6. But if you did have sex with nymphomaniac twins, would you write it up in your blog, with many photographs and describing each sensation in loving detail? Would you wax lyrical and at great length about the starters, the mains and the afters? It seems to me that professional newspaper restaurant reviewers give a brief overview of where they've been, what they've had, what they liked and disliked, quality of service, price & opening times. Maybe 10 column inches & a small photo. The purpose is to impart enough info for others to either go or not go: not to have to read the subjective ramblings opinions, laced with lots fashionable foodie prose, of a pair of soi-disant food experts. I have a natural (and egotistical) need to share the experience of my whole life with you...but I don't expect you to be daft enough to want to read it. Now about those nymphomaniacs...
  7. I followed the link to their blog which I read briefly then stopped when I realised it was simply pretentious and boring. I prefer brief, pithy & witty in restaurant reviews: we can't taste the food but a well-written review can give us the flavour of the restaurant. OK, great, this couple can afford fine dining - but this blog is simply a vanity project to flaunt their wealth & erudition to us common folks. The Critical Couple; hah; I can think of better names for them.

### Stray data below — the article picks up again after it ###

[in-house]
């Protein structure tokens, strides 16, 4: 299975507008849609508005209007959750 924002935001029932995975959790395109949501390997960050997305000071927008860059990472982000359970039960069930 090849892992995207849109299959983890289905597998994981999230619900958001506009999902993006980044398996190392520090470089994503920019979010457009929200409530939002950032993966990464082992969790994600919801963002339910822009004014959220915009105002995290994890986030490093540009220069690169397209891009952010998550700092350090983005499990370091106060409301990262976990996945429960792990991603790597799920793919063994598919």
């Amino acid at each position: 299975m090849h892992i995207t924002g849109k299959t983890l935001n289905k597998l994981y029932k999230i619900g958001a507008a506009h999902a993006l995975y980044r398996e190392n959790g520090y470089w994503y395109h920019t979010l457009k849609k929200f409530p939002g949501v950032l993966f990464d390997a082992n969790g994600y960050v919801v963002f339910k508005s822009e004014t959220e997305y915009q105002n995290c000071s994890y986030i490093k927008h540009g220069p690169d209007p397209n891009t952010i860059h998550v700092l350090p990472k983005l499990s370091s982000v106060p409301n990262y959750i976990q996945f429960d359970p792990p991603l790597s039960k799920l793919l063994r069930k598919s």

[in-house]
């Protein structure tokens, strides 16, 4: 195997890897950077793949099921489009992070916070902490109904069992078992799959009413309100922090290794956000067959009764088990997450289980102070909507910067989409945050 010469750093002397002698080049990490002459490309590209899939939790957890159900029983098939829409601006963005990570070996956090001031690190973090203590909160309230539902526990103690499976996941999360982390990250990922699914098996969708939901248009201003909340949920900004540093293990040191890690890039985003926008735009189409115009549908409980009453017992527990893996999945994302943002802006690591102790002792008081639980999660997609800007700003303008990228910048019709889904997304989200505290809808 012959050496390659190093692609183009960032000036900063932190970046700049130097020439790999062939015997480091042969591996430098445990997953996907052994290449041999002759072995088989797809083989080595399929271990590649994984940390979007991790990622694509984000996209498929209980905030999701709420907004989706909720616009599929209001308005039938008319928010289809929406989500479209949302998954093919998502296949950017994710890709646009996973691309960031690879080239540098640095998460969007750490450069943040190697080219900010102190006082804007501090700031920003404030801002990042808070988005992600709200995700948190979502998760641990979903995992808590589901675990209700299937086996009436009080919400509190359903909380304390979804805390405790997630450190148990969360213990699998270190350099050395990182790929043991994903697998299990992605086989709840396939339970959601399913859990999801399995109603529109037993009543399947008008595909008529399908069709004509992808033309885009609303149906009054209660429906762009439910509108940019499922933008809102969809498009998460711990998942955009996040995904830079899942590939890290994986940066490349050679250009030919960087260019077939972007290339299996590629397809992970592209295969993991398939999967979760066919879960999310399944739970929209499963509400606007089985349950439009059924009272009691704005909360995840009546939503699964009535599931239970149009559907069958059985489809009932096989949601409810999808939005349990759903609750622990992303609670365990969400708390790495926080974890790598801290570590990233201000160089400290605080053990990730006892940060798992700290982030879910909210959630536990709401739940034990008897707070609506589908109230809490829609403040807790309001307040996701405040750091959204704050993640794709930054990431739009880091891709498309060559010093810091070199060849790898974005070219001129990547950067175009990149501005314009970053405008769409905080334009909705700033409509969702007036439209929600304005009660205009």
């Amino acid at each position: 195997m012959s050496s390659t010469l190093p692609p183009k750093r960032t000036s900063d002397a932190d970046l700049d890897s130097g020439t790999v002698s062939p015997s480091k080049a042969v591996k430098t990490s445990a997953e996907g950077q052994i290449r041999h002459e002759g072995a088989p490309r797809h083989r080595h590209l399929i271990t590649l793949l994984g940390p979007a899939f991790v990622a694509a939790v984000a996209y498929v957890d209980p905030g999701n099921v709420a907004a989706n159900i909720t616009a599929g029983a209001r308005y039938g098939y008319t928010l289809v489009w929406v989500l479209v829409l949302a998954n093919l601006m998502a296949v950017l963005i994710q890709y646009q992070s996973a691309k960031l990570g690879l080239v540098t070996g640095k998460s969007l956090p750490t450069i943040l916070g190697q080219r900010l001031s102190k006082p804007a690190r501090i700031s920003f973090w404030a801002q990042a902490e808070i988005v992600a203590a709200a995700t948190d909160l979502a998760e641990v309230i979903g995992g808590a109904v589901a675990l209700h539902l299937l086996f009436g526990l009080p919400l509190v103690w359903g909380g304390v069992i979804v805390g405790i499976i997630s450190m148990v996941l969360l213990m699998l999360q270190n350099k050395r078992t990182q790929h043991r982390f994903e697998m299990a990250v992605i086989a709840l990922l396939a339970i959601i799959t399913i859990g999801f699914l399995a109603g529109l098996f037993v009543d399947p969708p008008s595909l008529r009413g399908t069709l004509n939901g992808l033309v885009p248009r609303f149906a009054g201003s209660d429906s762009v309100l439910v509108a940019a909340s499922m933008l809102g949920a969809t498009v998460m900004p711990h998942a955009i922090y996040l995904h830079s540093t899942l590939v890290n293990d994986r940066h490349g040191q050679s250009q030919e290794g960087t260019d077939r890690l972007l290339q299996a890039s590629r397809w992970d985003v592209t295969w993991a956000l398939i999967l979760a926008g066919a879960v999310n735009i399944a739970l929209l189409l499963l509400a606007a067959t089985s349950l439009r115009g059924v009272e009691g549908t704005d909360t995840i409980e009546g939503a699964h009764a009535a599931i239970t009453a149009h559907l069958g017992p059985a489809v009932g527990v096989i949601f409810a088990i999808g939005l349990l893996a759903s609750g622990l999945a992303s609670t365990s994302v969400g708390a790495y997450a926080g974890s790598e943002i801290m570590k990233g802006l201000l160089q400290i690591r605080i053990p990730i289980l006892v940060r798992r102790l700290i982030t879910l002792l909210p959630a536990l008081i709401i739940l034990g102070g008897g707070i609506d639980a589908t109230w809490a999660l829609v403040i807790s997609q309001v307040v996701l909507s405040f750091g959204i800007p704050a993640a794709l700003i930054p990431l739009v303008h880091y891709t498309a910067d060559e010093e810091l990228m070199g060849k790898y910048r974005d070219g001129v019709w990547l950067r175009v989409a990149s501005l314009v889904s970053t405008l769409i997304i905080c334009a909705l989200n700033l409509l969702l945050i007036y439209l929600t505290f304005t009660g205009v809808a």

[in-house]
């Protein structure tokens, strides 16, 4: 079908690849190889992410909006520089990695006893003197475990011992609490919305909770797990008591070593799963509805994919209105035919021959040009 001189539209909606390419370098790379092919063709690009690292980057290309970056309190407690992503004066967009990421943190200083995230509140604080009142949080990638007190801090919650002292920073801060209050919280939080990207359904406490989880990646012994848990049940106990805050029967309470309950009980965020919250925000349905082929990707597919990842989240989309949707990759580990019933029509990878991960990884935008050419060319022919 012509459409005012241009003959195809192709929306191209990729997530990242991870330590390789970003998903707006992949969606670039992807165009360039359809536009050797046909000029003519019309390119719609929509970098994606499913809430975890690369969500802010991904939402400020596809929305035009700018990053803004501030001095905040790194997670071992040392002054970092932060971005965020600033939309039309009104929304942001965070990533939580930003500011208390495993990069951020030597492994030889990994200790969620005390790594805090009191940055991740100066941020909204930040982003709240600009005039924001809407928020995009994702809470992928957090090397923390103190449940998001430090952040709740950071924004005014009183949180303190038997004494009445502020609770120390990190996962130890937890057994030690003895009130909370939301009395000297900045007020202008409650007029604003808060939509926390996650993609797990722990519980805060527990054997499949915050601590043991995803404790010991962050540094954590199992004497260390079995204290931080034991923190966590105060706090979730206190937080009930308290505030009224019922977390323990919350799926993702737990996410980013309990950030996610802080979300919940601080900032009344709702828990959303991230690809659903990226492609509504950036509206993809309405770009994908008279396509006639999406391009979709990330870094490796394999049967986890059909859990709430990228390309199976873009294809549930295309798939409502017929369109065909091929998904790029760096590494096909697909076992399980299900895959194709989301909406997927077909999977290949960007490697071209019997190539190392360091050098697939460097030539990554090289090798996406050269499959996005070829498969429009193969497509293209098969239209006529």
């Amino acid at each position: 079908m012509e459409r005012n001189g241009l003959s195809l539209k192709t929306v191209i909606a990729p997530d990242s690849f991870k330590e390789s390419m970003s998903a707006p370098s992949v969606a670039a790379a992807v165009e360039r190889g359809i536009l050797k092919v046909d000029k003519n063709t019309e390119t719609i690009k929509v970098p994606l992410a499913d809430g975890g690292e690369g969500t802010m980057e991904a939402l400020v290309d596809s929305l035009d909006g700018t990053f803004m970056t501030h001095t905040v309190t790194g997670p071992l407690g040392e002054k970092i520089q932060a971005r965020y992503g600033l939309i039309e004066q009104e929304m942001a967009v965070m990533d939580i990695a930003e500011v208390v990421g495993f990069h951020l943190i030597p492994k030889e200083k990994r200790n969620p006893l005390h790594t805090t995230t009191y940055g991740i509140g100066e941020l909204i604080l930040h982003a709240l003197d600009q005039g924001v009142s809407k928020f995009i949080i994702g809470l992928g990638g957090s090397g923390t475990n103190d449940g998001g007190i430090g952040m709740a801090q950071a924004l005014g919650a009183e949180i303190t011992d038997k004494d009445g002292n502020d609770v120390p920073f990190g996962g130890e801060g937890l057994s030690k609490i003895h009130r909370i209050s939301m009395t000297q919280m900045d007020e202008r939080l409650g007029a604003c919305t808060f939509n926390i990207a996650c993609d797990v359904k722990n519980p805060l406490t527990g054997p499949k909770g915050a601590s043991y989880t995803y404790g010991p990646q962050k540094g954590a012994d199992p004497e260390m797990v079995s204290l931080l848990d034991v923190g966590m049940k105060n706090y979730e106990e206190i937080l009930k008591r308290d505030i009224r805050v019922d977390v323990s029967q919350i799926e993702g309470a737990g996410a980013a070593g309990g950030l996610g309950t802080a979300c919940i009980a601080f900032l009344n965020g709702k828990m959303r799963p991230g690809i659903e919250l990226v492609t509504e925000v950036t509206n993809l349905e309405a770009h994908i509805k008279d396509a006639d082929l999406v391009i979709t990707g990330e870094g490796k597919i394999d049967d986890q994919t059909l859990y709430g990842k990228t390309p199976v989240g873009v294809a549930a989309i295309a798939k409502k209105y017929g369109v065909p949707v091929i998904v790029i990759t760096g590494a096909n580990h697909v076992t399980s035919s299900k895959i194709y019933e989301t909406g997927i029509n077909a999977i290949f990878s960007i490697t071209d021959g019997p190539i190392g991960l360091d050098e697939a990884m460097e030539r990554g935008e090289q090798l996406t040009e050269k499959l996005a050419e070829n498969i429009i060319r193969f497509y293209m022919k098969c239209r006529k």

8. Well, well. Wonders will never cease. After having my order for MC at £375 cancelled by Amazon and then being asked to register my interest in the new edition at £465, I've today had a general email offering the books at £300 (list £395). Naturally, I've ordered them & now just have to wait till August. That's improved a crappy day no end. It also means I can now continue shopping with Amazon for other things because they're not quite the greedy b**st**ds I took them to be. http://forums.egullet.org/public/style_emoticons/default/smile.gif